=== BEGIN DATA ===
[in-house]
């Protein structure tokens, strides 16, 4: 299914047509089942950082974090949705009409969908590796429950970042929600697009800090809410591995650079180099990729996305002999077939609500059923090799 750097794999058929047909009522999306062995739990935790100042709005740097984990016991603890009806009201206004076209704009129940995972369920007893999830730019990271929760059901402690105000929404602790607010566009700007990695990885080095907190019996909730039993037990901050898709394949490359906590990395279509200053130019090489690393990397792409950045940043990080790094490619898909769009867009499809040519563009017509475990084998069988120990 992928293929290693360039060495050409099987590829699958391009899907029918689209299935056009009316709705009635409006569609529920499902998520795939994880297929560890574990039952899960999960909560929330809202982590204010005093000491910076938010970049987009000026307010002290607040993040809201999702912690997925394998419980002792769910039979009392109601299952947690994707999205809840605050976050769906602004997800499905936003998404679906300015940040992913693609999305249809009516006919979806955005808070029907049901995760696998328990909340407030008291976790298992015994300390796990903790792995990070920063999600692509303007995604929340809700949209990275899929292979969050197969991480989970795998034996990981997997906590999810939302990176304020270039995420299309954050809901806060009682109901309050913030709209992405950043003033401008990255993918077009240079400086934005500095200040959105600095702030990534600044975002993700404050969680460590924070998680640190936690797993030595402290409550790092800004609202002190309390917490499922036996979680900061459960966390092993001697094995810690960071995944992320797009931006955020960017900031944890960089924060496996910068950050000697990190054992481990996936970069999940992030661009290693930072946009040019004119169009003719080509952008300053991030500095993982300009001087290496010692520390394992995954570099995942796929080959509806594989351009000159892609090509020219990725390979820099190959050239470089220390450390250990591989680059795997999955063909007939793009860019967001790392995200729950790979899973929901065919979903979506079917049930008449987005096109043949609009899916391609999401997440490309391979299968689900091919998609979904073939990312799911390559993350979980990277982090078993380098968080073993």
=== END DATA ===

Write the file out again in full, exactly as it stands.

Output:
[in-house]
């Protein structure tokens, strides 16, 4: 299914047509089942950082974090949705009409969908590796429950970042929600697009800090809410591995650079180099990729996305002999077939609500059923090799 750097794999058929047909009522999306062995739990935790100042709005740097984990016991603890009806009201206004076209704009129940995972369920007893999830730019990271929760059901402690105000929404602790607010566009700007990695990885080095907190019996909730039993037990901050898709394949490359906590990395279509200053130019090489690393990397792409950045940043990080790094490619898909769009867009499809040519563009017509475990084998069988120990 992928293929290693360039060495050409099987590829699958391009899907029918689209299935056009009316709705009635409006569609529920499902998520795939994880297929560890574990039952899960999960909560929330809202982590204010005093000491910076938010970049987009000026307010002290607040993040809201999702912690997925394998419980002792769910039979009392109601299952947690994707999205809840605050976050769906602004997800499905936003998404679906300015940040992913693609999305249809009516006919979806955005808070029907049901995760696998328990909340407030008291976790298992015994300390796990903790792995990070920063999600692509303007995604929340809700949209990275899929292979969050197969991480989970795998034996990981997997906590999810939302990176304020270039995420299309954050809901806060009682109901309050913030709209992405950043003033401008990255993918077009240079400086934005500095200040959105600095702030990534600044975002993700404050969680460590924070998680640190936690797993030595402290409550790092800004609202002190309390917490499922036996979680900061459960966390092993001697094995810690960071995944992320797009931006955020960017900031944890960089924060496996910068950050000697990190054992481990996936970069999940992030661009290693930072946009040019004119169009003719080509952008300053991030500095993982300009001087290496010692520390394992995954570099995942796929080959509806594989351009000159892609090509020219990725390979820099190959050239470089220390450390250990591989680059795997999955063909007939793009860019967001790392995200729950790979899973929901065919979903979506079917049930008449987005096109043949609009899916391609999401997440490309391979299968689900091919998609979904073939990312799911390559993350979980990277982090078993380098968080073993």